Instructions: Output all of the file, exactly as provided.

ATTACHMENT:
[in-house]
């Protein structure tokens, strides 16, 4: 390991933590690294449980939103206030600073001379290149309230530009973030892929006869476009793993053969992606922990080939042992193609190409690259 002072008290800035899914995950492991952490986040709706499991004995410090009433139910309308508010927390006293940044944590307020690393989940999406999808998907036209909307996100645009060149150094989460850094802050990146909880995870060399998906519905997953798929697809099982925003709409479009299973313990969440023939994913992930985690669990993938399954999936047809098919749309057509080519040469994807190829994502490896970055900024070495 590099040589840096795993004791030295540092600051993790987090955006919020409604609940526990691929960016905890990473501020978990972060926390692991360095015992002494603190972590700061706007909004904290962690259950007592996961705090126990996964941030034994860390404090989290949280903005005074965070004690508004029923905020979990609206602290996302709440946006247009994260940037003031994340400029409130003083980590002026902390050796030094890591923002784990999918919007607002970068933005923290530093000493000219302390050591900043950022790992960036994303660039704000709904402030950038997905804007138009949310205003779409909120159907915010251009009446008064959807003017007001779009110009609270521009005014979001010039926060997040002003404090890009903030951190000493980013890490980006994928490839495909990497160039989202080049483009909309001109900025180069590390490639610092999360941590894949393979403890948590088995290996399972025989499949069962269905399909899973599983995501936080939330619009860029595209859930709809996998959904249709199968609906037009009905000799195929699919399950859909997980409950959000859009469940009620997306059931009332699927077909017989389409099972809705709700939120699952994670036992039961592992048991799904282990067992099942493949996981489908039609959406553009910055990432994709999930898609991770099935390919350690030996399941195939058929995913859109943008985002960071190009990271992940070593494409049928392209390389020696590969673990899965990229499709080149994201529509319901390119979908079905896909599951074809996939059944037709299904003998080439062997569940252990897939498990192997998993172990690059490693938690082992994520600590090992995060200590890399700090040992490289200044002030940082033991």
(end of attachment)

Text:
[in-house]
């Protein structure tokens, strides 16, 4: 390991933590690294449980939103206030600073001379290149309230530009973030892929006869476009793993053969992606922990080939042992193609190409690259 002072008290800035899914995950492991952490986040709706499991004995410090009433139910309308508010927390006293940044944590307020690393989940999406999808998907036209909307996100645009060149150094989460850094802050990146909880995870060399998906519905997953798929697809099982925003709409479009299973313990969440023939994913992930985690669990993938399954999936047809098919749309057509080519040469994807190829994502490896970055900024070495 590099040589840096795993004791030295540092600051993790987090955006919020409604609940526990691929960016905890990473501020978990972060926390692991360095015992002494603190972590700061706007909004904290962690259950007592996961705090126990996964941030034994860390404090989290949280903005005074965070004690508004029923905020979990609206602290996302709440946006247009994260940037003031994340400029409130003083980590002026902390050796030094890591923002784990999918919007607002970068933005923290530093000493000219302390050591900043950022790992960036994303660039704000709904402030950038997905804007138009949310205003779409909120159907915010251009009446008064959807003017007001779009110009609270521009005014979001010039926060997040002003404090890009903030951190000493980013890490980006994928490839495909990497160039989202080049483009909309001109900025180069590390490639610092999360941590894949393979403890948590088995290996399972025989499949069962269905399909899973599983995501936080939330619009860029595209859930709809996998959904249709199968609906037009009905000799195929699919399950859909997980409950959000859009469940009620997306059931009332699927077909017989389409099972809705709700939120699952994670036992039961592992048991799904282990067992099942493949996981489908039609959406553009910055990432994709999930898609991770099935390919350690030996399941195939058929995913859109943008985002960071190009990271992940070593494409049928392209390389020696590969673990899965990229499709080149994201529509319901390119979908079905896909599951074809996939059944037709299904003998080439062997569940252990897939498990192997998993172990690059490693938690082992994520600590090992995060200590890399700090040992490289200044002030940082033991």